e.g. African Wild Cat, Blessbuck, Caracal, Rock Rabbit, Damara Dik-Dik, Grey Duiker, Jackal, Klipspringer, Springbuck and Steenbuck.
Medium Size Game
40 ft/lbs and an arrow weight of 400 grains
e.g. Warthog, Baboon, Cheetah and Spotted Hyena
65ft/lbs and an arrow weight of 450 grains
e.g. Eland, Oryx, Giraffe, Red Hartebeest, Kudu, Roan Antelope, Sable, Tsessebe, Waterbuck, Wildebeest species and the Zebra species
The following Dangerous Game species cannot legally be hunted in Namibia with the Bow: Elephant; Hippopotamus; Crocodile; Buffalo; Lion; Leopard
ARROWS: Arrows can be made out of:
- Wood, fiberglass, carbon or carbon compounds and aluminum
- The shaft must have a minimum length of 19.68 inches (500 mm).
- Must consist of at least two fixed cutting blades
- Must have a minimum cutting edge length and width of 1 inch (26 mm+)
- Mechanical broad-heads are legal in Namibia
- May not ave barbed or serrated edges
- May not contain poison or narcotics
Special arrow points such as judo points, bird points or blunt points may be used for the bow hunting of game bird species only, A hunter may take no more than two members of the permitted bird species during the hunt, which will be listed in the trophy permit.
SPOT AND STALKING
This method is preferred during the green season months, February until May as sufficient cover exists and the green bush is softer on the foot and reduces noise while stalking.
Spot and stalk hunting is also used for the "more difficult" game species or those that do not frequent waterholes Due to the difficulty of achieving the above criteria, bow-hunting in Namibia is technically a highly selective sport and requires above normal self-discipline and physical fitness. Surrounding game species are disturbed very little and are often not even aware of the hunt that is taking place.
- A Hunting Guide, Master Hunting Guide or Professional Hunter with additional qualifications for bow-hunting must guide trophy hunters visiting Namibia.
- Bow hunting shall be conducted exclusively in the company of a registered hunting guide/ master hunting guide or professional hunter with an additional bow hunting qualification at all times in the bush or blind, and not more than two trophy hunters per guide at any given time.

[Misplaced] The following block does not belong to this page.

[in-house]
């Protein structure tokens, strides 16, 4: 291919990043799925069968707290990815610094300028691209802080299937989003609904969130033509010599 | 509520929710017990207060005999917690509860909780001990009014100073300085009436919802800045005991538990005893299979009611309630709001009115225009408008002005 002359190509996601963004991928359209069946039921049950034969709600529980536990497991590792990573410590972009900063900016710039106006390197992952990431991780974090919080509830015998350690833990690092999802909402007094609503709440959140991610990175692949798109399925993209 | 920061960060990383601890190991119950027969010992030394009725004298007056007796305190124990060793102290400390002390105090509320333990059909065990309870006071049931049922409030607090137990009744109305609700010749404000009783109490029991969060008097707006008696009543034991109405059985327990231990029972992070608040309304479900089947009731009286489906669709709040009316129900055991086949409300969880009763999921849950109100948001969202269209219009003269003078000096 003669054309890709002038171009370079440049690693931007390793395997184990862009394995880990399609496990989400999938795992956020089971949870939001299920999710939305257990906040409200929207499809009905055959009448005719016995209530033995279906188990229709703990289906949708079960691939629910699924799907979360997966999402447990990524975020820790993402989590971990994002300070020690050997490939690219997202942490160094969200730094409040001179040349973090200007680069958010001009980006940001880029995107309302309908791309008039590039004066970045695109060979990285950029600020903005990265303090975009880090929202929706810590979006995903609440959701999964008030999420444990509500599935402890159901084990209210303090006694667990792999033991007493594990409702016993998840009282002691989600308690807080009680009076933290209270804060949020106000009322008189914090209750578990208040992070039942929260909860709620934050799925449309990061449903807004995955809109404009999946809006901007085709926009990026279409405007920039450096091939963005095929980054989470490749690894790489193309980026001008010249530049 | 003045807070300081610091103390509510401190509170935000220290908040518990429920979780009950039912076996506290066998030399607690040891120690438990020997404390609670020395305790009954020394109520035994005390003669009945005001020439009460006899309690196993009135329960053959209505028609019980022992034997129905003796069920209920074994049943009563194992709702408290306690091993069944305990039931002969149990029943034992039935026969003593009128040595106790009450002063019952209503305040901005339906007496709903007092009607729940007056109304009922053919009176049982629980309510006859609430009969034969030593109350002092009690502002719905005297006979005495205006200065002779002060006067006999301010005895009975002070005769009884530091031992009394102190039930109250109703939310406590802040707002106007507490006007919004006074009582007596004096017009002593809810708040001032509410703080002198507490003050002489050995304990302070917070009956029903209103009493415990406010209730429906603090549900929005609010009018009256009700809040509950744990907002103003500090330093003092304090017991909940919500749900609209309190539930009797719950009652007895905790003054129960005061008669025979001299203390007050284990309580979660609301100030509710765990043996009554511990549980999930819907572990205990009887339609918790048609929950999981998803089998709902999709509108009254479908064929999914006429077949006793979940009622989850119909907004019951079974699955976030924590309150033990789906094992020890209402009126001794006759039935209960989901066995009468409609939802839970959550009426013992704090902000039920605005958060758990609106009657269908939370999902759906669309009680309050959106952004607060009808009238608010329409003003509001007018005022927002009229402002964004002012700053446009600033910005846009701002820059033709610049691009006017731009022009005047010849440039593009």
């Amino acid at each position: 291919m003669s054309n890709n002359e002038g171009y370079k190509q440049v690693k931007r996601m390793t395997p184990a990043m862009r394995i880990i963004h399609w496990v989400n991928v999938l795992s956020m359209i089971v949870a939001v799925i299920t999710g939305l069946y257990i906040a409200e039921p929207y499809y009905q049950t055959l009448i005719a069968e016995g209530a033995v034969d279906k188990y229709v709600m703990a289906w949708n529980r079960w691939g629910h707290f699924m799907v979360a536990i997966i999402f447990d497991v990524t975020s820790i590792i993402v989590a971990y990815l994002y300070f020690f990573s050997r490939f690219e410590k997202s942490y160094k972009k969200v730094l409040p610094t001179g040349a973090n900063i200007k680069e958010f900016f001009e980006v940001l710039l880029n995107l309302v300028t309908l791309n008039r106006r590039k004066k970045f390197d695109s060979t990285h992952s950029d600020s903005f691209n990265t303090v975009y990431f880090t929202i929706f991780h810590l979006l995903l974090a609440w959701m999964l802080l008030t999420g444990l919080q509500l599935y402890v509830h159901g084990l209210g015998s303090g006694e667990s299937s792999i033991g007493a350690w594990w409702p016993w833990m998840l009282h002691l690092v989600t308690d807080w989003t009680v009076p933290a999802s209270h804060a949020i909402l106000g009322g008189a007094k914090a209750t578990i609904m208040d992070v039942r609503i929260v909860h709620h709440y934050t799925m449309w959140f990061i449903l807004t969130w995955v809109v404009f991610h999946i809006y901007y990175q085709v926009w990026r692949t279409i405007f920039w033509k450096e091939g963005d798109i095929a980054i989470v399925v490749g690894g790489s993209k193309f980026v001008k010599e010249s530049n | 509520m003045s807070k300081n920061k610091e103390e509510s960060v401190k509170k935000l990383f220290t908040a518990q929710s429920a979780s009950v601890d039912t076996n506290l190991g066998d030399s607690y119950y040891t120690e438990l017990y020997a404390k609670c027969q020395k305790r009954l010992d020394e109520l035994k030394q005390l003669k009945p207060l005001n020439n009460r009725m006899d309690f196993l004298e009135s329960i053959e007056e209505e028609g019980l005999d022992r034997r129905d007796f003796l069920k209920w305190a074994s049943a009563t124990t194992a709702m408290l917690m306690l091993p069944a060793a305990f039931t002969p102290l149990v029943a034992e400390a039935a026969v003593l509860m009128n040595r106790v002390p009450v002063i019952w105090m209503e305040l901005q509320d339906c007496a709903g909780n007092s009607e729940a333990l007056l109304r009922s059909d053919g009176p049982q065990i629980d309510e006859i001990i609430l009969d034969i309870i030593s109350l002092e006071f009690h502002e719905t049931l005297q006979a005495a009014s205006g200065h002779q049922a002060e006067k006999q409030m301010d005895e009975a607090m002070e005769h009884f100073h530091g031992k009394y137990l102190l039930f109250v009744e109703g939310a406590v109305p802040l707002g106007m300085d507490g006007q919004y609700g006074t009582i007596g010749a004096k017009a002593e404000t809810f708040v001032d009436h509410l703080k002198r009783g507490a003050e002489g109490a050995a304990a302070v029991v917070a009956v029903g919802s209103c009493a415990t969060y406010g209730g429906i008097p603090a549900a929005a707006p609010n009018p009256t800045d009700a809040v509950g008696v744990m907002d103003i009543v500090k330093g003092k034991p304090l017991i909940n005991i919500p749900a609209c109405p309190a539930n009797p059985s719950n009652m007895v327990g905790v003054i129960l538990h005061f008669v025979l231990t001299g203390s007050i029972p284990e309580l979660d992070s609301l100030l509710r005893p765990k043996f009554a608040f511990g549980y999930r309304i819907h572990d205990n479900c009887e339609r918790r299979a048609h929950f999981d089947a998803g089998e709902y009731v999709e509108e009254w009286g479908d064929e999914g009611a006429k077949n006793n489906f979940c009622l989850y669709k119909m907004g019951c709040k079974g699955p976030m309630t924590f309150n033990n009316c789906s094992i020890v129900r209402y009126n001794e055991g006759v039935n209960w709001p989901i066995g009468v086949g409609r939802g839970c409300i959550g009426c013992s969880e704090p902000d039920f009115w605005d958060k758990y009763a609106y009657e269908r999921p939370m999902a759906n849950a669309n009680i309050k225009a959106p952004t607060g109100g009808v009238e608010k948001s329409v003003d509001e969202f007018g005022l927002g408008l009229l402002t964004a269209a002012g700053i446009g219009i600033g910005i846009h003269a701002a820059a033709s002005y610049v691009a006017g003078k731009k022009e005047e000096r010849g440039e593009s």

- Bow-hunting may only take place on special game farms and areas which are registered for this purpose with the Ministry of Environment and Tourism. Respect Landowners rights.
- Bow-hunting may only be conducted for the sake of trophy hunting.
- Licenses for various game species may be organized by the outfitter and must clearly stipulate Bowhunting.
- No animal will be viable for inclusion in the NAPHA Top Ten List if said animals have been harvested with a permit not clearly displaying the Bowhunting stamp at the top of the page.
- The onus lies with the trophy hunter to check and ensure that the correct permits are in possession of the outfitter before hunting commences.
- No person shall without the permission of the Cabinet hunt any game or other wild animal, other than a problem animal, with the
- aid of artificial light, or during the period from half an hour after sunset on any day to half an hour before sunrise on the following day.
- The practice of shooting from a moving vehicle is prohibited; ethical principles of hunting determine that any animal must have at least an equal chance to escape.
- A hunting guest may only take two animals of a kind each year, irrespective if the trophies are exported or not.
- All Trophies must attain the minimum points of trophy quality. (Exceptions are allowed only with old, setback or very abnormal trophies.)
Bow-hunting is guided by the Code of Conduct as set out below:
- Hunting to take place on the principles of fair chase, as defined hereunder.
- When bow-hunting, the hunter makes use of stalking as well as lying in ambush
- Use of correct hunting methods and equipment to harvest animals in the least traumatic way possible
- Bow-hunters should practice and train continuously to enhance their bowman ship.
- They have to abide by the relevant laws, other legal requirements and recognized codes of conduct.
- They must actively enhance the survival of wildlife populations, protection of biodiversity and the promotion of sustainable utilization.
- Ensure humane practices in the utilization of wildlife.
- Engage at all times in fair and honest , practices
- Educate others regarding the benefits of sustainable use, conservation procedures and the ethics of hunting.
- Recognize indigenous rural community needs relating to sustainable natural resource utilization.
A bow with a draw weight of not less than 35kg and an arrow weighing not less than 45 grams is required for Giraffe and Eland and draw weight of not less than 35kg with an arrow not less than 40 grams is required for most antelope. Bow hunting may onlly take place on private hunting areas or communal hunting areas, NOT in a Nation Park or Government controled Safari Area.